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Canadian Dollar Surges to Highest Since August as Inflation Stays Elevated

(Bloomberg) — The rate of inflation in Canada unexpectedly remained stuck at 3.1% last month, giving the central bank another reason to keep its policy rate at the highest level in two decades.

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The consumer price index rose by 3.1% in November from a year ago, matching the increase a month earlier, Statistics Canada reported Tuesday in Ottawa. That’s faster than the median estimate of 2.9% in a Bloomberg survey of economists.

The Canadian dollar surged to C$1.334 per US dollar at 9:41 a.m. Ottawa time, the highest intraday level since Aug. 4, while bonds sold off. The yield on the benchmark two-year note rose above 4% after last week’s dive to around 3.9%.

Two key yearly inflation measures that are tracked closely by the Bank of Canada and filter out components with more volatile price fluctuations — the so-called trim and median core rates — were unchanged, averaging 3.45% year-over-year. That was faster than the 3.35% pace expected by economists.

On a monthly basis, the consumer price index rose 0.1%, versus expectations for a decrease of 0.1%.

Another key measure, a three-month moving average of underlying price pressures, fell to an annualized pace of 2.45% from 2.86% a month earlier, according to Bloomberg calculations. It’s an important metric because Bank of Canada Governor Tiff Macklem has said policymakers are tracking it closely to understand inflation trends.

Housing Costs

Mortgage interest costs remain the largest upside contributor to the consumer price index, with the inflation rate excluding those costs sitting at 2.2% in November. Excluding shelter costs entirely, that figure is 1.9%.

In other words, the headline inflation number is being driven by the impact on housing from the central bank’s past rate increases, as well as soaring immigration levels that are contributing to higher rents. Statistics Canada reported that the population grew by an estimated 430,635 people in the third quarter. At 1.1%, it’s the highest percentage growth in population for one quarter since 1957.

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“You could argue — and I would agree with this — that you should treat it like an oil shock,” economist Craig Alexander said on BNN Bloomberg Television. “And the Bank of Canada often looks past an oil shock in terms of what’s happening to underlying inflation.”

Read More: Macklem Sees Bank of Canada Cutting Rates Sometime in 2024

Still, Tuesday’s numbers represent a setback for policymakers after they held the central bank’s overnight rate steady at 5% for the third straight meeting last month. Yet they’re unlikely to faze Macklem and his officials, who are counting on a weaker economy to help ease the pace of price gains in the coming months.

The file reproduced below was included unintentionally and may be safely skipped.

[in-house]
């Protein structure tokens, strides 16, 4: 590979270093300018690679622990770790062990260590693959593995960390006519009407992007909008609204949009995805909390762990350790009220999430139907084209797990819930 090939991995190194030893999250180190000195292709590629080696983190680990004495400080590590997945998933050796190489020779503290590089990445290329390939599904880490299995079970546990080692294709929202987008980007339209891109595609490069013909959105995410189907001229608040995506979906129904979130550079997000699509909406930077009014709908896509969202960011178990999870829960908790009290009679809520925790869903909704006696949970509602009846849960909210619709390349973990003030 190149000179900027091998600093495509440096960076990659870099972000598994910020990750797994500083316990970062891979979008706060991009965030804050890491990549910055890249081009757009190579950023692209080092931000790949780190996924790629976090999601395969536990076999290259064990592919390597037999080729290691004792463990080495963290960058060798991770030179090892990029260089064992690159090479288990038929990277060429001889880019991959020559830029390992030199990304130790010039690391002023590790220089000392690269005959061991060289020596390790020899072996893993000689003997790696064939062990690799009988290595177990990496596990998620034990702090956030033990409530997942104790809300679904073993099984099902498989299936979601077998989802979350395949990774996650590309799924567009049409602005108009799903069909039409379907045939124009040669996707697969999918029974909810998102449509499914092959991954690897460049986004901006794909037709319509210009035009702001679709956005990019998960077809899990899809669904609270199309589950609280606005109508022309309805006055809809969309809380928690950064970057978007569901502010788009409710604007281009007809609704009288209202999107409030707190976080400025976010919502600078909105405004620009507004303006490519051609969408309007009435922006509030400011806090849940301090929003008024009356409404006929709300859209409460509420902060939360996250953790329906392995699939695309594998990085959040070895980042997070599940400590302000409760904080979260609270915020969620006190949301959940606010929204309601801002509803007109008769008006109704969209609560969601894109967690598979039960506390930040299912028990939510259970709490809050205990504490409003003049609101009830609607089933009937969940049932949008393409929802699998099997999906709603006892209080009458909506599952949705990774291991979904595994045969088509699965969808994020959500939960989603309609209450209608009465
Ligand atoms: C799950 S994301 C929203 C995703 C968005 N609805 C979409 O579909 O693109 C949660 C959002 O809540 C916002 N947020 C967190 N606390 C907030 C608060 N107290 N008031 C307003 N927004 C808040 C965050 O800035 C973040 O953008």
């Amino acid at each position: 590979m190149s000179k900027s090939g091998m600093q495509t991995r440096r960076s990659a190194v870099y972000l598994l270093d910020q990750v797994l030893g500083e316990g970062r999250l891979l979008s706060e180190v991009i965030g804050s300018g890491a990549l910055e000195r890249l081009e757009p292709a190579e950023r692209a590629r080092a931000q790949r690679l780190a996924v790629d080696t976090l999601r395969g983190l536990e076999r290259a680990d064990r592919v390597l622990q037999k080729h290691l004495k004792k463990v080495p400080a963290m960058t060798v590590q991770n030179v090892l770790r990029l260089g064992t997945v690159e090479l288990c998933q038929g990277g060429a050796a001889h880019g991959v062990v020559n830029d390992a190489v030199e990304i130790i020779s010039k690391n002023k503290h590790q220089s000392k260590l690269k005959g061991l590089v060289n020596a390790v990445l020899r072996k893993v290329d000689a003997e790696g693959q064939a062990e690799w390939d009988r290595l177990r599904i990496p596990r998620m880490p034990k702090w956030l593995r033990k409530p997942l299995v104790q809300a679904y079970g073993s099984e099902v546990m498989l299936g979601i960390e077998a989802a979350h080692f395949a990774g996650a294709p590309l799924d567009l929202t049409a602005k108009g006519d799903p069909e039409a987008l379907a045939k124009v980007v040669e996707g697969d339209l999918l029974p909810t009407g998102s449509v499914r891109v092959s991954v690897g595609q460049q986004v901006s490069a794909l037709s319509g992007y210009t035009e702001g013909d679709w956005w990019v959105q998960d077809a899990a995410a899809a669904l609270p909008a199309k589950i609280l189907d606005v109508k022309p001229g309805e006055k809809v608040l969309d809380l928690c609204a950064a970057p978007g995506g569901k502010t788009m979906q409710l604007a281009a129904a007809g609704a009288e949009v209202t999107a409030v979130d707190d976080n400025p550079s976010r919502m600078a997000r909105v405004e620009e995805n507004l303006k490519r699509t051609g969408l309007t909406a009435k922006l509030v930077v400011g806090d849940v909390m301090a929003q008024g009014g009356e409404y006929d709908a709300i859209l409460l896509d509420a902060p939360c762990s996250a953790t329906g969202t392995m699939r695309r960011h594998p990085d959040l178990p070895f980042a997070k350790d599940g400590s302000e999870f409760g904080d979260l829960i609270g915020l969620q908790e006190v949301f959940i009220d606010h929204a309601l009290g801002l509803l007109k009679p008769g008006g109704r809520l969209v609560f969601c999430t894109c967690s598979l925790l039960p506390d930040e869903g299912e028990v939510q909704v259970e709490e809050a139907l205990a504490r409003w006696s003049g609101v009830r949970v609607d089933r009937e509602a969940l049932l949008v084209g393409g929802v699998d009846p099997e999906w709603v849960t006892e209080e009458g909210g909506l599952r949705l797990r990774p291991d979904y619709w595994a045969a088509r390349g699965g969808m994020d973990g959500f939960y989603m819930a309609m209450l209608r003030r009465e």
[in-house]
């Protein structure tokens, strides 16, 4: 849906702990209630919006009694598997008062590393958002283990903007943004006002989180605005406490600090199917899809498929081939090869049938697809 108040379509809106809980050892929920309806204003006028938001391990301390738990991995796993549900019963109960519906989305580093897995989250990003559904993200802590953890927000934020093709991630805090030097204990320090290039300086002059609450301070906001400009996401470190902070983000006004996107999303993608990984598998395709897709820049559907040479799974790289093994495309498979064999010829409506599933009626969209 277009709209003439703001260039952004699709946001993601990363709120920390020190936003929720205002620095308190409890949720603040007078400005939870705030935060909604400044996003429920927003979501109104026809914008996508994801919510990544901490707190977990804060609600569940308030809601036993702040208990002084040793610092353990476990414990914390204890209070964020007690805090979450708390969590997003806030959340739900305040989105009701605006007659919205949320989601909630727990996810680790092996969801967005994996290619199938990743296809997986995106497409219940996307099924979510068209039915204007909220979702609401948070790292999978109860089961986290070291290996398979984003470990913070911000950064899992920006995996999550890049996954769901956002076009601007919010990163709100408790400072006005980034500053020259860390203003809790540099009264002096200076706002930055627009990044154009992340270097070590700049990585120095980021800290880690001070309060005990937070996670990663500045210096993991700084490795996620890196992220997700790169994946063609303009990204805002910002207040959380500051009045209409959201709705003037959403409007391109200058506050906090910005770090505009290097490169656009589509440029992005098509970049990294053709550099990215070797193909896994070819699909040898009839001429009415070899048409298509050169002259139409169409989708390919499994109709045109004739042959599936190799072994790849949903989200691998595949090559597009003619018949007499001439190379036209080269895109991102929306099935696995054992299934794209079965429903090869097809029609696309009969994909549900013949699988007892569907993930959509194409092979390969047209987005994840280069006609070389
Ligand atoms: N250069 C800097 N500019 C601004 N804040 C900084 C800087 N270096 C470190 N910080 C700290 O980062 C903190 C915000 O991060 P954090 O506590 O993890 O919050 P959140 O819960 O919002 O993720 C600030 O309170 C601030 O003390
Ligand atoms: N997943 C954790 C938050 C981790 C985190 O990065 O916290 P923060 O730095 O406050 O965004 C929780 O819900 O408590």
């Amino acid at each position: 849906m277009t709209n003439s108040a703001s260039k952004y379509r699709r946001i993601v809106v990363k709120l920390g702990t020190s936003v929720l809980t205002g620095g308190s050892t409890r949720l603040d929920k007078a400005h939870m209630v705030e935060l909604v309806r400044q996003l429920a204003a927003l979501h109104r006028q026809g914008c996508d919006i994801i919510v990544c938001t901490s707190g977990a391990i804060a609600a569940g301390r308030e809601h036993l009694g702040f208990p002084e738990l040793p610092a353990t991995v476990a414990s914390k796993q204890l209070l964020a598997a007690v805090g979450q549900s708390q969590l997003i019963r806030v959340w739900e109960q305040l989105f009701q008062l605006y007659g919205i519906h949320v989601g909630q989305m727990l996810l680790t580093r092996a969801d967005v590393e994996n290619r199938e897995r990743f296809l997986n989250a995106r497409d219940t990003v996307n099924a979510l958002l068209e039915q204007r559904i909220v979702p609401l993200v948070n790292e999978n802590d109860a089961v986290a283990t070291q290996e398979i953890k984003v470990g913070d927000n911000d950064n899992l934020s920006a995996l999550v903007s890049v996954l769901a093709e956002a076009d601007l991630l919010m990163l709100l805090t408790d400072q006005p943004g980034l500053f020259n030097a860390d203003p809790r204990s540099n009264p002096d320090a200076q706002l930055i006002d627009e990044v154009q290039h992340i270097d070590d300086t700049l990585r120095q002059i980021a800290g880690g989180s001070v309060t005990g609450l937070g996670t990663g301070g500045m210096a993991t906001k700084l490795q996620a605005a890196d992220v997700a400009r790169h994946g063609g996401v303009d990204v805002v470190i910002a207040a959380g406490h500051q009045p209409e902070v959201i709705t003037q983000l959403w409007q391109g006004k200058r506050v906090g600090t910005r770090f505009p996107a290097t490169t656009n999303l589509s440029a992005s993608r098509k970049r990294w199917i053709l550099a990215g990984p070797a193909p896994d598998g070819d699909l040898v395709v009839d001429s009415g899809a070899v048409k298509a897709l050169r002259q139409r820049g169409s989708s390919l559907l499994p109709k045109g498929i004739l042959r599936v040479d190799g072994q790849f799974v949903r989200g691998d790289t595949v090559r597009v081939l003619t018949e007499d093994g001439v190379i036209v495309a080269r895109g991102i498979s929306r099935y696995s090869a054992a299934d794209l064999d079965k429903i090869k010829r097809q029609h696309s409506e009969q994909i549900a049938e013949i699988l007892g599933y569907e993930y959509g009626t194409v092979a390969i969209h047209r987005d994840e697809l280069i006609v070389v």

The disappointing inflation data, however, will give them no reason to talk about cuts or bring rates down any time soon. In a recent interview with BNN Bloomberg Television, Macklem said easing is expected sometime in 2024, but he needs to see several months of sustained downward momentum in core inflation first.

“Today’s report represents less progress in taming inflation than we had expected. That said, there are still a number of signs pointing to a further normalization in underlying price pressures,” said Royce Mendes, head of macro strategy at Desjardins Securities, in a report to investors.

“We are retaining our forecast that the Bank of Canada has enough evidence in hand to begin trimming rates in April 2024.”

This is the first of two inflation reports before the Bank of Canada’s next rate decision on Jan. 24, when the majority of economists in a Bloomberg survey expect the bank to keep borrowing costs unchanged again. With the Canadian economy already showing signs of stagnation and the rate of inflation expected to slow further, many economists say rate hikes are done for this cycle.

The US Federal Reserve this month also kept the interest rate unchanged for a third consecutive meeting, and gave its clearest signal yet that its hiking campaign is finished, forecasting a series of cuts next year. Macklem, however, has reiterated that it’s still too early to consider easing, a stance that’s also taken by officials at the Bank of England and the European Central Bank.

In a speech last week, Macklem said he expects inflation in Canada to be getting closer to the 2% target by the end of next year as the effect of past interest rate increases continues to restrain spending and limit growth and employment. But he said policymakers will mull rate cuts only when they’re assured that there’s a clear path back to price stability, and warned of “bumps” along the way.

“This report should quiet the rate cut chatter a bit, at least for now,” said Benjamin Reitzes, a rates and macro strategist at Bank of Montreal, in an email. “While this report was on the firm side, especially relative to expectations, it doesn’t change the broader narrative of a soft economy and slowing inflation.”

In November, services inflation held steady at 4.6%. Goods inflation slightly rose by 1.4%.

Major contributors to the CPI were the mortgage interest cost, with a 29.8% change from the same month last year, rent and food.

Meanwhile, gasoline, telephone services and natural gas put downward pressures on the inflation rate.

Regionally, prices increased at a slower pace from a year ago compared with October in six of 10 Canadian provinces. Quebec had the highest inflation rate at 3.6%.

–With assistance from Erik Hertzberg.

(Adds reaction from economists, population estimates. An earlier version corrected the forecasted pace of inflation in the second paragraph.)

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